The American Pomeranian Club says:
He is alert in character, exhibits intelligence in expression, is buoyant in deportment, and inquisitive by nature. The Pomeranian is cocky, commanding, and animated as he gaits. He is sound in composition and action. The Pomeranian is an extrovert, exhibiting great intelligence and a vivacious spirit, making him a great companion dog as well as a competitive show dog.
Unfortunately, many people have been exposed to some of the more negative aspects of the Pomeranian temperament and personality problems arising from owners who have not done a very good job of training their animal. We will discuss this issue elsewhere. In the meantime, you may want to read about the relationship between Pomeranians and children.
Thanks for the history lesson, Chief. Can we talk about teacup Pomeranians now?
Fair enough. Here is the thing.
The “teacup Pomeranian” is a myth and misunderstanding. There really is no such thing as an official breed of dog called a “teacup Pomeranian”. And professional breeders of Pomeranians do not breed teacup versions.
Now, there are breeders peddling teacup Pomeranians on the internet. These little guys are ultra tiny and weigh as little as 1-2 pounds. But, most of the breeders of these tiny dogs are not professionals, do not know what they are doing and are merely looking to profit from the popular trend in smaller designer dogs. So you need to be very careful!
Wait a minute. I know what you are thinking. You see big Pomeranians all the time – you just want the smaller, cuter version. You say, “Give me a damn teacup!”
There are two sources contributing to this confusion:
- Changes and evolution in the breed standard for weight
- Impact on breed by backyard breeders and puppy mills
The first breed standard for Pomeranians was written in 1891 and it lacked a specification for size and weight. Remember, up until 1888, Pomeranians were much bigger than they are today and public desire for a more diminutive version increased. It wasn’t until the adoption of the amended breed standard in 1950 did we first see any mention of weight. To complicate matters, the English Pomeranian Club had two different weight classes up until 1915. Poms were divided into those that were under 8 lbs. and those over 8 lbs.
Thus, the genetic lineage of the breed is predisposed to being much larger than its current size and it is further exacerbated by the institutionalized breeding of sanctioned Poms larger than 8 lbs.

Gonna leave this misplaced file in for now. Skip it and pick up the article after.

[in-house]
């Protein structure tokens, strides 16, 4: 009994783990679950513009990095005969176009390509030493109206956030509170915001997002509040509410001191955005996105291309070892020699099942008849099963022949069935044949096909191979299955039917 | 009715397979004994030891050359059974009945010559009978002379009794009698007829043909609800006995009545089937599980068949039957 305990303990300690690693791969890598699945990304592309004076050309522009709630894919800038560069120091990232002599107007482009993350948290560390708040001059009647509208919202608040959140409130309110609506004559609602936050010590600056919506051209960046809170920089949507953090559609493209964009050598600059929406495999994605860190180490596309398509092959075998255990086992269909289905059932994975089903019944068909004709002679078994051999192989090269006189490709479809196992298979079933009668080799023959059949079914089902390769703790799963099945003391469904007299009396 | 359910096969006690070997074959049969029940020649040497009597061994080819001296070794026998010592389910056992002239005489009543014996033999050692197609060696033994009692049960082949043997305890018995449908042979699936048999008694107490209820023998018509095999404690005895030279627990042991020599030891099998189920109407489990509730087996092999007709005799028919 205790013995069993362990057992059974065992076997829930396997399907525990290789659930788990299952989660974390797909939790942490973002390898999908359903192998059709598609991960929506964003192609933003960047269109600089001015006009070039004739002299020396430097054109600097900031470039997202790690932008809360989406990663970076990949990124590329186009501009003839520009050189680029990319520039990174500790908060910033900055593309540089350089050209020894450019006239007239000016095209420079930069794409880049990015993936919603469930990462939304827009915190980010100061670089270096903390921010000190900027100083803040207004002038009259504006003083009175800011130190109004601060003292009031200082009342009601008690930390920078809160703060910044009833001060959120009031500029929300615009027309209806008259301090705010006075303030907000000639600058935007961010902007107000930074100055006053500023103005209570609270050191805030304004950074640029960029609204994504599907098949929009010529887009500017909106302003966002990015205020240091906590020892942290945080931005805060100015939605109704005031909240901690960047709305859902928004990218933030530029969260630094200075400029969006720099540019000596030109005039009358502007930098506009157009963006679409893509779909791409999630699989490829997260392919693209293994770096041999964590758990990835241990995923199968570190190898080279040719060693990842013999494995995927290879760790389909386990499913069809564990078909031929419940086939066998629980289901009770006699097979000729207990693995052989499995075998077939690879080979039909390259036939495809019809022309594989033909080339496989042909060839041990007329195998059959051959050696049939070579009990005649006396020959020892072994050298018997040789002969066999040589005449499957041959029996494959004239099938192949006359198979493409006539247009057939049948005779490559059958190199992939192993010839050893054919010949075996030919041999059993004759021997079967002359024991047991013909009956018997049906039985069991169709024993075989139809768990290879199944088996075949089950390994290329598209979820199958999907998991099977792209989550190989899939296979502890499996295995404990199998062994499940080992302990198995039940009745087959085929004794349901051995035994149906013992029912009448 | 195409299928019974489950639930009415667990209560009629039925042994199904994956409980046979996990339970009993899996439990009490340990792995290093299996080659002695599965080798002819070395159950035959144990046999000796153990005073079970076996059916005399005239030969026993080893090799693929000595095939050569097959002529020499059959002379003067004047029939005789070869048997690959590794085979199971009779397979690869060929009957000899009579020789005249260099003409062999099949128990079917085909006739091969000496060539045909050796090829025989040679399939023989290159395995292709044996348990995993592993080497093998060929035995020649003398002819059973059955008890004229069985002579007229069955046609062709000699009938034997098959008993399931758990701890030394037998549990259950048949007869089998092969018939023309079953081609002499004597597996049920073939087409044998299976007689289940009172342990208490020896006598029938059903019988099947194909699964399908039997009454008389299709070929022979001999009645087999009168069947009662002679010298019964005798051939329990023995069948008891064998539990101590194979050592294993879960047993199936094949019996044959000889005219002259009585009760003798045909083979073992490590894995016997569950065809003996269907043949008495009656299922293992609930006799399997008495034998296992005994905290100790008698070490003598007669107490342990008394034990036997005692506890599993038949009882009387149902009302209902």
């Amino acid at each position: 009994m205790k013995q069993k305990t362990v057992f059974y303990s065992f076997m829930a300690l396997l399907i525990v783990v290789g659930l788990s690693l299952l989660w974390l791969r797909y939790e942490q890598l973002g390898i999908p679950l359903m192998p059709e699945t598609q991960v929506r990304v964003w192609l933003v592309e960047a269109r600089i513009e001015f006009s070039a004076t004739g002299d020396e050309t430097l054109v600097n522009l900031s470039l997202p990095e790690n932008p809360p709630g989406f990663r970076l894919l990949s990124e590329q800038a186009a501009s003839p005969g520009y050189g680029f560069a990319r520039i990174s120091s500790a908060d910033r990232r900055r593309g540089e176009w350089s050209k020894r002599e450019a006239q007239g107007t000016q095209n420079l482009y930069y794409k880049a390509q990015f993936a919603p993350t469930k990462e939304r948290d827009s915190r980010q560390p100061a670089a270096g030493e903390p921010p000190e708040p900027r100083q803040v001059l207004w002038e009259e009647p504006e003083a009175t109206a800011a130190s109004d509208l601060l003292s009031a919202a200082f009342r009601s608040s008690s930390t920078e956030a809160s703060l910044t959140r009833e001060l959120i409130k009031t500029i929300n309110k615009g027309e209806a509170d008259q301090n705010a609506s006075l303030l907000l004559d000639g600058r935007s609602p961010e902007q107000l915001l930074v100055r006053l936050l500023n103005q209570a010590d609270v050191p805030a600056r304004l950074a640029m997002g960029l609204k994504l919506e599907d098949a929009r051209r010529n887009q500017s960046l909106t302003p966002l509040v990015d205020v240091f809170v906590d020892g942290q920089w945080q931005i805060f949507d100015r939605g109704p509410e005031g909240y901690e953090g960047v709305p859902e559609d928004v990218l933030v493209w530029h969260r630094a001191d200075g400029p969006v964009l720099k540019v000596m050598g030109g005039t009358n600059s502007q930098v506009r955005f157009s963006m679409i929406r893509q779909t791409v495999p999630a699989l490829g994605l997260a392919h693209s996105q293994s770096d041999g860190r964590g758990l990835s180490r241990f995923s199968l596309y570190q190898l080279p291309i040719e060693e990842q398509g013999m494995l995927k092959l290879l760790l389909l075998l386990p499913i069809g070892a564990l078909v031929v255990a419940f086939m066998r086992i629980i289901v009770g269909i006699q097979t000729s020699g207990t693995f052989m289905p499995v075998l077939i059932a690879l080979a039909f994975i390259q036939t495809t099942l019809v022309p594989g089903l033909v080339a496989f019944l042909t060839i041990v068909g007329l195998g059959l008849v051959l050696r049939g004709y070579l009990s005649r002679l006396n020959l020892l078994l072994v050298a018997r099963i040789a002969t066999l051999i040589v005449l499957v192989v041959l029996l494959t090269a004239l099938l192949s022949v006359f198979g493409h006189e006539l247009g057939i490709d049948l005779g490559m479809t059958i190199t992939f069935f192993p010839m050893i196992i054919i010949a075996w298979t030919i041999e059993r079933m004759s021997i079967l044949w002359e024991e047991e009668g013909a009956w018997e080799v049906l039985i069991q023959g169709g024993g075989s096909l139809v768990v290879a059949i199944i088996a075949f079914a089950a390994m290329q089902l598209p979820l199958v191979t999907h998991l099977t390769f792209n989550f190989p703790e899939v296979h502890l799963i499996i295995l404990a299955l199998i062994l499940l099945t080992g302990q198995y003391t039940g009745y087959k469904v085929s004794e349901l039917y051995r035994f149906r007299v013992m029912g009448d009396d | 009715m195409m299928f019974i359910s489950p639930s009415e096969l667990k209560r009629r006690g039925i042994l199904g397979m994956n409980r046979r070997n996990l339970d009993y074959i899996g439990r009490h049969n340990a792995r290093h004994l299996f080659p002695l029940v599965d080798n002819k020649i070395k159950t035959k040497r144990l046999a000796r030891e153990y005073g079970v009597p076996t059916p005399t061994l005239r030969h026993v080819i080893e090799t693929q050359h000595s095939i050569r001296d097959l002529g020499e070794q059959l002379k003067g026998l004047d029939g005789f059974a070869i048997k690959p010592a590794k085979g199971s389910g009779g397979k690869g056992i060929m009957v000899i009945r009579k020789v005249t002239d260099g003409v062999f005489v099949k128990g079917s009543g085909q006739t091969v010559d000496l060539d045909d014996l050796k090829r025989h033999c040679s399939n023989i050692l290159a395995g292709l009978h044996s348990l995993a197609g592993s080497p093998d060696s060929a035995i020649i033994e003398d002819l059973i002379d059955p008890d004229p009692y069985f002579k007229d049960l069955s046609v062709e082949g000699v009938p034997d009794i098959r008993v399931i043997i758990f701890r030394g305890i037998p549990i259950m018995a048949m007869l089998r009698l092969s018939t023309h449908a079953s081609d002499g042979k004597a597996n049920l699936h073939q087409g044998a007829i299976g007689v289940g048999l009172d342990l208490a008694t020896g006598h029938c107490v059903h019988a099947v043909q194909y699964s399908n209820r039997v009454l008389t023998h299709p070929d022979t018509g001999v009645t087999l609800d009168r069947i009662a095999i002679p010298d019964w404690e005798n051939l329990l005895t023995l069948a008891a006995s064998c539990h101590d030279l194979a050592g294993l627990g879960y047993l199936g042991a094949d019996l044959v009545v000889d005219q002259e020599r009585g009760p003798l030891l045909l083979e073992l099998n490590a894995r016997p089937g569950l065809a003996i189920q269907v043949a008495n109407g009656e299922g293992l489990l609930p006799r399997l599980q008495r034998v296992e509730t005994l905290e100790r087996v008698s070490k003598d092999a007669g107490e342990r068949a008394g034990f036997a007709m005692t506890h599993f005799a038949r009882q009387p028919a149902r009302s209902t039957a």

However, the biggest source of confusion about teacup poms and the public’s desire for miniature Pomeranians is due to the rise of puppy mills and backyard breeders. Pomeranians exhibiting the breed standard are generally incapable of producing larger litters and usually produce 1-3 offspring. Consequently, breeding Pomeranians that meet the breed standard in a manner that is economically viable is difficult, if not impossible. In order for breeders to turn a profit, they tend to produce larger variants of the breed so that the females can produce more puppies; more puppies equal more money.
The untrained buyer is unaware of the fact that many of these Pom puppies are the offspring of mixed-breed parent(s). So, while the uneducated buyer might “ooooh” and “awww” at the site of the “Pomeranian” in the strip mall pet store, they may never know that they have been deceived for a fast buck!
If you see an ad on the internet or somewhere else by a teacup Pomeranian breeder claiming to have “teacup Pomeranian puppies for sale,” you need to be suspicious and wary that they may simply be trying to take advantage of your ignorance.
You will not know until your puppy is 6-8 months old when your little guy reaches maturity as to whether or not he truly is a teacup.
If you truly want a teacup Pomeranian, you need to look around and find a reputable breeder who has been doing this for a while. You want to see a legitimate track record and shy away from fly-by-night operations.